Editor’s Note: The below post is part of our Alumni for Impact series, which features alumni who are making a difference in the social sector, specifically in K-12 education, impact investing, nonprofit supportive services and social entrepreneurship. In this post, Randy Haykin (MBA 1988), explains how his organization, The Gratitude Network, is working to “scale-up” social enterprises.
My 30-year career after HBS started as a serial entrepreneur in the Silicon Valley, followed by 15 years building my own venture fund. Through it, I’ve been privileged to be a part of over 100 early- and growth- stage companies, as well as teach at UC Berkeley’s Haas School and University of Cambridge in the Entrepreneurship area.
In the past 15 years there has been enormous amount of focus on early stage entrepreneurship, “incubators”, and the birth of a new companies Hundreds of incubators exist to assist these “new-borns”. This is true in the social impact section as well as the technology for-profit sectors. Many angel groups and networks now exist to fund these entities as well.
In the technology (for-profit) sectors, as a company grows, it can obtain assistance and funding from venture funds, private equity and the public markets. This is not true in the social impact space.
Social enterprises who are in their adolescent (“scale-up” or growth) stage have fewer choices – there are very few entities focused on this stage of growth in the social sector. These social impact organizations are seeking ways to build upon a core product, market, or business model and “scale” to sustainability (with not-for-profits) or profitability (with for-profits).
Leaders of social impact scale-ups can become incredible levers of societal benefit. A mid-size organization that is scaling up well can mean increased local job creation, dramatic regional social and economic benefit and even global impact – leveraged impact may be felt on thousands, or millions of end recipients. This is an area where a leader’s impact can send ripples worldwide for social good.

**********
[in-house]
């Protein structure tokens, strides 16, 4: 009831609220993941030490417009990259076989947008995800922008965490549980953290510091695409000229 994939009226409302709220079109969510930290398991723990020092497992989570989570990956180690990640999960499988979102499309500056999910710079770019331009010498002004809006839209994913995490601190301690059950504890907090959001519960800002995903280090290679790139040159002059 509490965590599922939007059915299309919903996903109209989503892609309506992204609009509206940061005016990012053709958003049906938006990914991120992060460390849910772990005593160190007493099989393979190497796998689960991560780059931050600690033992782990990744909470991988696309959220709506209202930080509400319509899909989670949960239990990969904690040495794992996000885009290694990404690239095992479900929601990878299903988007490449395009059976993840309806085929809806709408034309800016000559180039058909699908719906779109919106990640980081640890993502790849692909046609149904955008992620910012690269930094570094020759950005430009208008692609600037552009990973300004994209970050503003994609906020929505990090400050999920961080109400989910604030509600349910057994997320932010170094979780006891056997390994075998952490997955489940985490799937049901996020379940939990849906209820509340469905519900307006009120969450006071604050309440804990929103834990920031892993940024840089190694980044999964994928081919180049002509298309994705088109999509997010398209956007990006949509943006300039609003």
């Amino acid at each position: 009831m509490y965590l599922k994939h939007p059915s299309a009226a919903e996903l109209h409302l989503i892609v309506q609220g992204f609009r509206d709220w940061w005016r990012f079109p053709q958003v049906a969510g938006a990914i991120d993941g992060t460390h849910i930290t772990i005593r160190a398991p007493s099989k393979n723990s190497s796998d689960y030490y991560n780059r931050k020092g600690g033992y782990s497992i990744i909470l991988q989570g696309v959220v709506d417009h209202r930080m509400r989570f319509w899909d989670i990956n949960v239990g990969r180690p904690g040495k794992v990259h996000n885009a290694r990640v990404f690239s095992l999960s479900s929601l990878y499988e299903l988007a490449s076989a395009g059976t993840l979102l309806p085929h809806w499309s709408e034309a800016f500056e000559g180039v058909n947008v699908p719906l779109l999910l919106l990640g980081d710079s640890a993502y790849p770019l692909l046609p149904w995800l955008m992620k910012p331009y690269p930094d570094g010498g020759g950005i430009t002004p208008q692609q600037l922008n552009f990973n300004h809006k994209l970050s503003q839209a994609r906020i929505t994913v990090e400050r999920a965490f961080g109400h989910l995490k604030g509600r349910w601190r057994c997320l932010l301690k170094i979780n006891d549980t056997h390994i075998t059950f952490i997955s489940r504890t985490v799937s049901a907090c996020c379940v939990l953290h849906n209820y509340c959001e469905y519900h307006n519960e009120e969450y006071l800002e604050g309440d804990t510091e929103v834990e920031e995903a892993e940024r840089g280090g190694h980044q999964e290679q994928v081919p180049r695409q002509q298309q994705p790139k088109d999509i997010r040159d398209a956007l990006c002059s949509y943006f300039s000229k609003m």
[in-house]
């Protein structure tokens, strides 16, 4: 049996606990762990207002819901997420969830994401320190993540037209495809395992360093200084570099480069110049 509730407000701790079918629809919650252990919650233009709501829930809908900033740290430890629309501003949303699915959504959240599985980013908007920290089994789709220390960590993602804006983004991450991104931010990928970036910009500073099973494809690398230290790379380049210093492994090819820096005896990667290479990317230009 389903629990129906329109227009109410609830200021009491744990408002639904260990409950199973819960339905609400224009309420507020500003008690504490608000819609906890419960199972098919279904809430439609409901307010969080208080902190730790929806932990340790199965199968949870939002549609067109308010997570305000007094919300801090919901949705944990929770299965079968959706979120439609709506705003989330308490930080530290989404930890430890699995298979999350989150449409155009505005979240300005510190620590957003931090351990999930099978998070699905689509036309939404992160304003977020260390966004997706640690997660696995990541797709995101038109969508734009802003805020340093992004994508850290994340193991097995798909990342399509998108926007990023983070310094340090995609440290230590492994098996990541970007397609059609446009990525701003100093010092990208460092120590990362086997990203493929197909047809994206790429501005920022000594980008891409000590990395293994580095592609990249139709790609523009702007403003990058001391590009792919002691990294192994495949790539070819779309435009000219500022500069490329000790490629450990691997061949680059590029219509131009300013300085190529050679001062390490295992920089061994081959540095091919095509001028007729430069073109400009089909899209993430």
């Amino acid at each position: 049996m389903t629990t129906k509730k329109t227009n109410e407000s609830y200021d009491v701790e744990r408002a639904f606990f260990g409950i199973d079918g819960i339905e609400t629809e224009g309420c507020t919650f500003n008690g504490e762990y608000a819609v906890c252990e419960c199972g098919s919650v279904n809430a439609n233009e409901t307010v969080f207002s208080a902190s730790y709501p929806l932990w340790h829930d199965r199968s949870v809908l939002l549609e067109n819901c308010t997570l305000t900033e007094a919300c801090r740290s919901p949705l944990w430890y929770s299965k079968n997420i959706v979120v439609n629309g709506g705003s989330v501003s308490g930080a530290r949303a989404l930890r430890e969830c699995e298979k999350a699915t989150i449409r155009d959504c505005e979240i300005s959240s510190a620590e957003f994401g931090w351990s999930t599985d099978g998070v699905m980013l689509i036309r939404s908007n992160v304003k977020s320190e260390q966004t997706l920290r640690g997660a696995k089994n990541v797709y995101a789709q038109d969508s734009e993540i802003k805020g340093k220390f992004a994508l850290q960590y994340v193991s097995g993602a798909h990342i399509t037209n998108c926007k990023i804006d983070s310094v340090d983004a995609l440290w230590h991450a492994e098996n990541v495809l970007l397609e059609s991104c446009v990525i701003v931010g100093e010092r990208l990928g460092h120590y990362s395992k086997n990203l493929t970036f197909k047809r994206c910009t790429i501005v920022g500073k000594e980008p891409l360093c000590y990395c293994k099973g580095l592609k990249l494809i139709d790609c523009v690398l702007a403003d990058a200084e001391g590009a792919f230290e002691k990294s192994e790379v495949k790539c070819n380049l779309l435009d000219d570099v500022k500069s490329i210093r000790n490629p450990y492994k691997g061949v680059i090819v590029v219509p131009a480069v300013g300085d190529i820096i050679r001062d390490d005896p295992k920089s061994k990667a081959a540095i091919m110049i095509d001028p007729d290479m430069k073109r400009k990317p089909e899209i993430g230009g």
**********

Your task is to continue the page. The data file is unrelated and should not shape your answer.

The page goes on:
The Gratitude Network was founded in 2012, with the goal of assisting social impact “scale-ups” – and a few years into our journey we decided to focus on those enterprises affecting children and youth around the world – basically the “future” of our ever-challenging and complex world.
A recent interview on ABC News does a good job of describing the Gratitude Network.
Gratitude chooses top social impact entrepreneurs from around the world, following an award process that we run twice a year. This year we’ll work with 20+ social enterprises impacting children and youth.
Within the area of children & youth, we focus on education/learning, health/well-being and children’s rights/social justice. As an example, this past year we have been privileged to work with Dr. Nadine Burke Harris and Chris Padula at the Center for Youth Wellness in San Francisco. This non-profit, now in its growth stage, impacts children facing adverse childhood experiences and provides an early intervention program to help families impacted. We have worked on strategic planning and organizational issues with their team to help strengthen their ability to grow in the coming years.
Our model is a two-tiered approach to scaling: 1) introduce a (“Strategic Coach” to work alongside the entrepreneur. 2) engage the coach to bring in resources as needed to help scale the organization. We have over 50 coaches (many of them HBS alums!) with expertise in business modeling, leadership development, marketing, sales, recruiting,–basically all the issues with which a scale-up is faced. This year, we’ll be rolling out a new feature to our program: a service to match our chosen non-profit entrepreneurs with for-profit funding. Please connect with us if you’d like to learn more.
We are relishing our work- and we invite you to connect with us if the topic of children, education or youth is your passion. We are always looking for strong partnerships, great social impact entrepreneurs, and team members (coaches, mentors, etc). Reach me at firstname.lastname@example.org.